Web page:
We are accustomed to thinking of the AtragenesC. alpina, C. macropetala and their kinas Asian or European, and their hybrids as bred mostly in England or Sweden, but here is a noteworthy member of the clan that came to us from Canada. It was bred by Frank Leith Skinner at his farm near Dropmore, Manitoba, from a cross between C. macropetala and C. alpina. Nurseries have habitually listed it under C. macropetala, and some still may.
The flowers of 'Rosy O'Grady' can vary from one crop to another in fullness and hence in the way they present themselves on the vineusually few-sepalled and arching lightly on their stems like the alpina parent, but in an occasional season more double and filmy-skirted, hence more like the macropetala. (It is a trait that this cultivar shares with some others of similar extraction, such as 'Frances Rivis' and Raymond Evison's 'Frankie.') In either state of bloom the pink sepals tend to draw apart enough to display the creamy "core" of petaloid staminodes at the centerwhence the combination of pink and creamy-white that gives this cultivar its special charm.
As with the others of its kind, its principal bloom is in the early Spring. Skinner himself credited it with autumn bloom on the new wood, but perhaps the more usual experience is an occasional sprinkle of late flowers. By that time the center of interest will usually have passed to the other great attraction of the Atragenes, the eye-catching seedheads, first green, then golden and shiny, and at last white with age.
Apart from the caution that they are cold-natured and hence ill-suited to climates with hot summers, Atragenes like 'Rosy O'Grady' can be recommended as relatively trouble-free and easy to grow. They are ramblers as much as climbers and may require some shaping up or reining in from time to time. But a light grooming after the main bloom is likely to be all that is neededand sometimes not even that.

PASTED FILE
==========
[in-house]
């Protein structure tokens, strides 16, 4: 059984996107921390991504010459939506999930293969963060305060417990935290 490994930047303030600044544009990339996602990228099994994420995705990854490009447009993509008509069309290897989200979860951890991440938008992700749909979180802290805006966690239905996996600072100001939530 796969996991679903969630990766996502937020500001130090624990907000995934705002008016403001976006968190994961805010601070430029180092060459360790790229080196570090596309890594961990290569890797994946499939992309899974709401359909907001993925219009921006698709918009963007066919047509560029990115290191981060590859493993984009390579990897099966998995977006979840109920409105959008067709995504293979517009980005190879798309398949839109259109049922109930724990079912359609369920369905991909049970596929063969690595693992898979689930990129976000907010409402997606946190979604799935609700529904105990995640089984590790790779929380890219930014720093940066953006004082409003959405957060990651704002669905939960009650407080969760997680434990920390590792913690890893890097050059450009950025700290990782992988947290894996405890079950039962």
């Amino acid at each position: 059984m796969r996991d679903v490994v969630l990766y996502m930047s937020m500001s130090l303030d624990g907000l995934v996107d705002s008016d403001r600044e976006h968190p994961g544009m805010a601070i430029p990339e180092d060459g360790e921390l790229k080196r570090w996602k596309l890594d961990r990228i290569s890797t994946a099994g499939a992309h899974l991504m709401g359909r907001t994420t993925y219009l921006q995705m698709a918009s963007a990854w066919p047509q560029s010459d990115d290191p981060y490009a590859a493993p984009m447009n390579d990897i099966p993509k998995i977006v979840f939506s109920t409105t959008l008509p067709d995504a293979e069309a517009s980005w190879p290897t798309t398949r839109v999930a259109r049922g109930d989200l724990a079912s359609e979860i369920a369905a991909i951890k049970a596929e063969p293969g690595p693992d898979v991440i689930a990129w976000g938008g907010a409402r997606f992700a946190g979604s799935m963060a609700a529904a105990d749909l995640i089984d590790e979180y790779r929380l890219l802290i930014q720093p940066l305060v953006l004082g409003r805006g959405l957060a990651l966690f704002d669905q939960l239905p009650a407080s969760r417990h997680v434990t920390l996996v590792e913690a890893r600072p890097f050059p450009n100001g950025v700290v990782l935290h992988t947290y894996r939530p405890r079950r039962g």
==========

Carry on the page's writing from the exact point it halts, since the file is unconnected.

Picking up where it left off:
The breeder of 'Rosy O'Grady' was in the truest sense a pioneer. As a youth homesteading with his Scots parents near Dropmore, Manitoba he developed an active interest in the native flora, and when in 1900 he got a homestead of his own, it was soon as much a nursery as a farm. "Skinner's Nursery" would become important over the next sixty years as the source of an amazing wealth of introductions, many of them unexpected and totally new to the vast stretches of the Canadian prairie country. New strains of roses, lilies. chrysanthemums, honeysuckle, mock-orange, lilacs, flowering craband economic crops as well, including several varieties of fruit trees from the Prunus family. The list goes on and on. His steady aim throughout was simply (simply?) to find or breed plants that could stand up to the prairie climate without losing any of their character in the process. To that end, at his own expense he foraged all over the world for strong-growing cultivars and for their seed. By the 1940s it was no extravagance to regard him as, in the words of one academic admirer, "the Luther Burbank of Canada."
And where does 'Rosy O'Grady' fit in? Skinner had an enduring interest in clematis, and worked with several exotic species, but in the long run thought well enough of only a few of his clematis hybrids to name and list them as his. In the summing-up of his life and work that he wrote in late age (Horticultural Horizons: Plant Breeding and Introduction at Dropmore, Manitoba [Winnipeg] 1967) just two Atragenes made that honour rollhis distinctive macropetala × sibirica cross 'White Swan' and 'Rosy O'Grady.'
In 2002, 'Rosy O'Grady' won an AGM (Award of Garden Merit) from the Royal Horticultural Society. It is not recorded whether anyone sang "Sweet Rosie O'Grady" in celebration, but surely it is the least the RHS could do.
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